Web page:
tered and timbered. They already have
three teams, two cows, chickens and
other stock, and, neatly dressed in short
skirts that come just below the knee and
are met by heavy wooh^n leggings that
cover the legs from knee to ankle, they
appear ready for all the farming opera
tions their pioneer enterprise involves.—
Never condemn your neighbor un
heard, however many the accusations
which may be preferred against him.
Every story has two ways of being told,
and justice requiresthat you should hear
the defense as well as the accusation, and
remember that the malignity of enemies
may place yon in a similar predicament.
—New York Ledger
An even mouthful of Climax Plug
gives more satisfaction than
Mrs. A. A. WUUama
For the Good of Others
Rev. Mr. Williams Heartily En
dorses Hood'8 Sarsaparilla.
We are1 pleased to present this from
Rev. A. A. Williams, of the Sillsbee
street Christian Church, Lynn, Mass.:
I see noreasonwhy a clergyman, morethan
a layman, who knows whereof be speaks,
should hesitate to approve an
Article of Merit
and worth, from which he or his family have
been signallybenefited, and whose commenda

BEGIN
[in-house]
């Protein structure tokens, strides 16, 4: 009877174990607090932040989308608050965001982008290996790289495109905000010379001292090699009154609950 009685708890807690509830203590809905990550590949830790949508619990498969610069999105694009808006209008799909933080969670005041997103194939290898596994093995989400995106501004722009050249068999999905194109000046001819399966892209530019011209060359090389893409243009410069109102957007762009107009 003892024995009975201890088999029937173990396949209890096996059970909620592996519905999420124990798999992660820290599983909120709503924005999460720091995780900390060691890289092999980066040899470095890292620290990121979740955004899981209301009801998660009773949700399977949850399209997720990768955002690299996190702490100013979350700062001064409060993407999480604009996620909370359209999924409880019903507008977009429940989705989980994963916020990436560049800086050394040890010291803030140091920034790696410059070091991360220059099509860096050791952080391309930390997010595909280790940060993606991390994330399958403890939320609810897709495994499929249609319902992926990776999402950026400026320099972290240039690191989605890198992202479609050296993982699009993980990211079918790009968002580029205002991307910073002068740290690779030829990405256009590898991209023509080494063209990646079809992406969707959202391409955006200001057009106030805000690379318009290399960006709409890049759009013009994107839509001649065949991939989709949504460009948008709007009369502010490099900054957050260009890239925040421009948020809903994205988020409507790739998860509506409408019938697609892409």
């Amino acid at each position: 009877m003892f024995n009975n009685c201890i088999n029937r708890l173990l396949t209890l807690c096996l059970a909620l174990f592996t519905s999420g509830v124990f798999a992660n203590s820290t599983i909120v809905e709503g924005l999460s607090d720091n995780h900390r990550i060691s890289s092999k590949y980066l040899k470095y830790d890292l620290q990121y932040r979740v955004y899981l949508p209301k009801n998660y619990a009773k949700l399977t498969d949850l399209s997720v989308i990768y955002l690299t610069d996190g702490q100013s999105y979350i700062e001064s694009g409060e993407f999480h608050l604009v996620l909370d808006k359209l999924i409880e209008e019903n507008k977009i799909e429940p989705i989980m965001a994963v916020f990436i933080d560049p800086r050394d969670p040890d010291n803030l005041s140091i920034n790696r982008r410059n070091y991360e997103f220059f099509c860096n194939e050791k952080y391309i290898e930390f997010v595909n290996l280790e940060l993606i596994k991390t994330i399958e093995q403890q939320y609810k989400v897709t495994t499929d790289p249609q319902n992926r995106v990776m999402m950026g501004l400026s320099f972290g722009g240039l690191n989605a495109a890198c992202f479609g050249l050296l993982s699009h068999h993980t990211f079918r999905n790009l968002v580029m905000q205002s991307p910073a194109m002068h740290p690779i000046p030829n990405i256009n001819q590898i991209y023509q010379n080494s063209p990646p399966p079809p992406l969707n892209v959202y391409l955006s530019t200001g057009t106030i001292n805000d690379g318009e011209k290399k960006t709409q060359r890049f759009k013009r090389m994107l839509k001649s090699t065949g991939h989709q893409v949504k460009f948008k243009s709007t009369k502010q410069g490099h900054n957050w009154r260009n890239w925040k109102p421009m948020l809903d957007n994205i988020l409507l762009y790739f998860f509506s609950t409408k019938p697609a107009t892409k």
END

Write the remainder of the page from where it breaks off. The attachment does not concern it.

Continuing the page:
tion may serve to extend those benefits to
others byIncreasing their confidence. My wife
has for many years~been a sufferer from severe
tor which'she found little help. She has tried
many tilings that p#jmisea well but per
formed little. Last fall a friend gave her a hot*
tie of Hood's Sarsaparilla. It seems surpris
ing what simply one bottle could and did do
for her. The attacks of headache decreased in
number and were less violent in their inten
sity, while her general health has been im
roved. He appetite has also been better.,
torn our experience with
I have no hesitation in endorsing mta it
A A W I I A S
HOOO'8 PlLL S are the best family cathartic,
gentle and effective. Try a box, Price 25c
Why Hood's Wins.
President Lincoln said, "You cannot
fool the people a second time." They
are too quick to recognize real merit or
lack of it, and cling only to those things
which they find to be whatsis claimed
TA is especially gratifying that the sale
of Hood's Sarsaparilla increases mobt